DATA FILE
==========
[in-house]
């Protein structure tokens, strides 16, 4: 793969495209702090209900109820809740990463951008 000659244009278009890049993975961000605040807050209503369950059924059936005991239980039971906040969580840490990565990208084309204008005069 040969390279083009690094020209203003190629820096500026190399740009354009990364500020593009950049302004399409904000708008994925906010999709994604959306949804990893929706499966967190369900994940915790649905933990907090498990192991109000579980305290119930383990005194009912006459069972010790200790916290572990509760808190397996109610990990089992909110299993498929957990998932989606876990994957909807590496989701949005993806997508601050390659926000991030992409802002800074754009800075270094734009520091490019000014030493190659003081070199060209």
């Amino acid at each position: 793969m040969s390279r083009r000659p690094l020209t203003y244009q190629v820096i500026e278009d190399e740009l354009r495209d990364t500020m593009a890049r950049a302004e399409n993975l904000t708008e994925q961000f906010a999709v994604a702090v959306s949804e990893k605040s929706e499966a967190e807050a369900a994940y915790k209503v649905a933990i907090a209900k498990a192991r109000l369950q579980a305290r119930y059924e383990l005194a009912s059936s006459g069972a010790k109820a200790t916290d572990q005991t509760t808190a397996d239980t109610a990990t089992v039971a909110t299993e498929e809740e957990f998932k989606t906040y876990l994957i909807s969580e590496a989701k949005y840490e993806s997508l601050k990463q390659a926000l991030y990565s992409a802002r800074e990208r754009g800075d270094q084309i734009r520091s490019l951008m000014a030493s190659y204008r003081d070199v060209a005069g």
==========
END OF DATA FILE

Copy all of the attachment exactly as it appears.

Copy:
[in-house]
């Protein structure tokens, strides 16, 4: 793969495209702090209900109820809740990463951008 000659244009278009890049993975961000605040807050209503369950059924059936005991239980039971906040969580840490990565990208084309204008005069 040969390279083009690094020209203003190629820096500026190399740009354009990364500020593009950049302004399409904000708008994925906010999709994604959306949804990893929706499966967190369900994940915790649905933990907090498990192991109000579980305290119930383990005194009912006459069972010790200790916290572990509760808190397996109610990990089992909110299993498929957990998932989606876990994957909807590496989701949005993806997508601050390659926000991030992409802002800074754009800075270094734009520091490019000014030493190659003081070199060209």
């Amino acid at each position: 793969m040969s390279r083009r000659p690094l020209t203003y244009q190629v820096i500026e278009d190399e740009l354009r495209d990364t500020m593009a890049r950049a302004e399409n993975l904000t708008e994925q961000f906010a999709v994604a702090v959306s949804e990893k605040s929706e499966a967190e807050a369900a994940y915790k209503v649905a933990i907090a209900k498990a192991r109000l369950q579980a305290r119930y059924e383990l005194a009912s059936s006459g069972a010790k109820a200790t916290d572990q005991t509760t808190a397996d239980t109610a990990t089992v039971a909110t299993e498929e809740e957990f998932k989606t906040y876990l994957i909807s969580e590496a989701k949005y840490e993806s997508l601050k990463q390659a926000l991030y990565s992409a802002r800074e990208r754009g800075d270094q084309i734009r520091s490019l951008m000014a030493s190659y204008r003081d070199v060209a005069g």